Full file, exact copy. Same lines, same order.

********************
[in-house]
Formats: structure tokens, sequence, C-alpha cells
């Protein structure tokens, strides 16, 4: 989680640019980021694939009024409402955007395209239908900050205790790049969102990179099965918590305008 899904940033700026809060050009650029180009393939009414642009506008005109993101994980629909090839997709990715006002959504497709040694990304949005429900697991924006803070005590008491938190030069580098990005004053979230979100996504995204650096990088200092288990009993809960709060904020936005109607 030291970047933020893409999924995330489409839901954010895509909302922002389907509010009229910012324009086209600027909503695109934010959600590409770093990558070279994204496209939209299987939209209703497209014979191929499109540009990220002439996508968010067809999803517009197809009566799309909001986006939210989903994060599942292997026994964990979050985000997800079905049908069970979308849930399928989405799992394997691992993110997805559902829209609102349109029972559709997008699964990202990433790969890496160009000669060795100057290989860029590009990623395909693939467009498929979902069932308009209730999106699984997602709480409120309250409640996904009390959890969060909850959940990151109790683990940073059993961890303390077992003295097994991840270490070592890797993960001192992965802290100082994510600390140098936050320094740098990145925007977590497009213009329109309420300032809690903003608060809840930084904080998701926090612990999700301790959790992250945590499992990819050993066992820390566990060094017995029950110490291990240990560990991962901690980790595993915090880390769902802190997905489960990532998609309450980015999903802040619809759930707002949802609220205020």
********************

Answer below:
[in-house]
Formats: structure tokens, sequence, C-alpha cells
């Protein structure tokens, strides 16, 4: 989680640019980021694939009024409402955007395209239908900050205790790049969102990179099965918590305008 899904940033700026809060050009650029180009393939009414642009506008005109993101994980629909090839997709990715006002959504497709040694990304949005429900697991924006803070005590008491938190030069580098990005004053979230979100996504995204650096990088200092288990009993809960709060904020936005109607 030291970047933020893409999924995330489409839901954010895509909302922002389907509010009229910012324009086209600027909503695109934010959600590409770093990558070279994204496209939209299987939209209703497209014979191929499109540009990220002439996508968010067809999803517009197809009566799309909001986006939210989903994060599942292997026994964990979050985000997800079905049908069970979308849930399928989405799992394997691992993110997805559902829209609102349109029972559709997008699964990202990433790969890496160009000669060795100057290989860029590009990623395909693939467009498929979902069932308009209730999106699984997602709480409120309250409640996904009390959890969060909850959940990151109790683990940073059993961890303390077992003295097994991840270490070592890797993960001192992965802290100082994510600390140098936050320094740098990145925007977590497009213009329109309420300032809690903003608060809840930084904080998701926090612990999700301790959790992250945590499992990819050993066992820390566990060094017995029950110490291990240990560990991962901690980790595993915090880390769902802190997905489960990532998609309450980015999903802040619809759930707002949802609220205020």